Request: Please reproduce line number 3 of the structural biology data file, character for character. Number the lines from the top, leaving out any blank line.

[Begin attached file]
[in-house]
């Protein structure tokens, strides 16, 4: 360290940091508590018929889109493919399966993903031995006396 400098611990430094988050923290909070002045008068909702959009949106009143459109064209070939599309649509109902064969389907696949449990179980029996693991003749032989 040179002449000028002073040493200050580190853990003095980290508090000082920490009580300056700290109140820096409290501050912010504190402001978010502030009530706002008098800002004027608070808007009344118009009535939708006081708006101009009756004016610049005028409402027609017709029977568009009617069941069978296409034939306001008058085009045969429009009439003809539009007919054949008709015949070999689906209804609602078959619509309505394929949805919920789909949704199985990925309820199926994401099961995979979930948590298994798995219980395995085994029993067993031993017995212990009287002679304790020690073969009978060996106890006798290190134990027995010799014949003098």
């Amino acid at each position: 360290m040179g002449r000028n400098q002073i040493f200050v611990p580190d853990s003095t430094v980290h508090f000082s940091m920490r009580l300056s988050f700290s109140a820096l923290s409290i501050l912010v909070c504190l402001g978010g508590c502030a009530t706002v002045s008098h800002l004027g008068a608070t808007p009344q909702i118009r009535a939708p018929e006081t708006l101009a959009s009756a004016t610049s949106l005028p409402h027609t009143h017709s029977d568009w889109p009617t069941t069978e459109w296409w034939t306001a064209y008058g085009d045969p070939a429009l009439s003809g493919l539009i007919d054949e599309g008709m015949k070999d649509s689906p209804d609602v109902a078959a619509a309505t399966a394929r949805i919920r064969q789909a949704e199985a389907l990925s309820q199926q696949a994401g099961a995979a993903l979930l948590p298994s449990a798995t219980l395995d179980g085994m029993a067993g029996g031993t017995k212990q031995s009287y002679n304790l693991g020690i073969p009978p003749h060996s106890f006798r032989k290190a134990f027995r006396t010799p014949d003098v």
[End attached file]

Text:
């Amino acid at each position: 360290m040179g002449r000028n400098q002073i040493f200050v611990p580190d853990s003095t430094v980290h508090f000082s940091m920490r009580l300056s988050f700290s109140a820096l923290s409290i501050l912010v909070c504190l402001g978010g508590c502030a009530t706002v002045s008098h800002l004027g008068a608070t808007p009344q909702i118009r009535a939708p018929e006081t708006l101009a959009s009756a004016t610049s949106l005028p409402h027609t009143h017709s029977d568009w889109p009617t069941t069978e459109w296409w034939t306001a064209y008058g085009d045969p070939a429009l009439s003809g493919l539009i007919d054949e599309g008709m015949k070999d649509s689906p209804d609602v109902a078959a619509a309505t399966a394929r949805i919920r064969q789909a949704e199985a389907l990925s309820q199926q696949a994401g099961a995979a993903l979930l948590p298994s449990a798995t219980l395995d179980g085994m029993a067993g029996g031993t017995k212990q031995s009287y002679n304790l693991g020690i073969p009978p003749h060996s106890f006798r032989k290190a134990f027995r006396t010799p014949d003098v």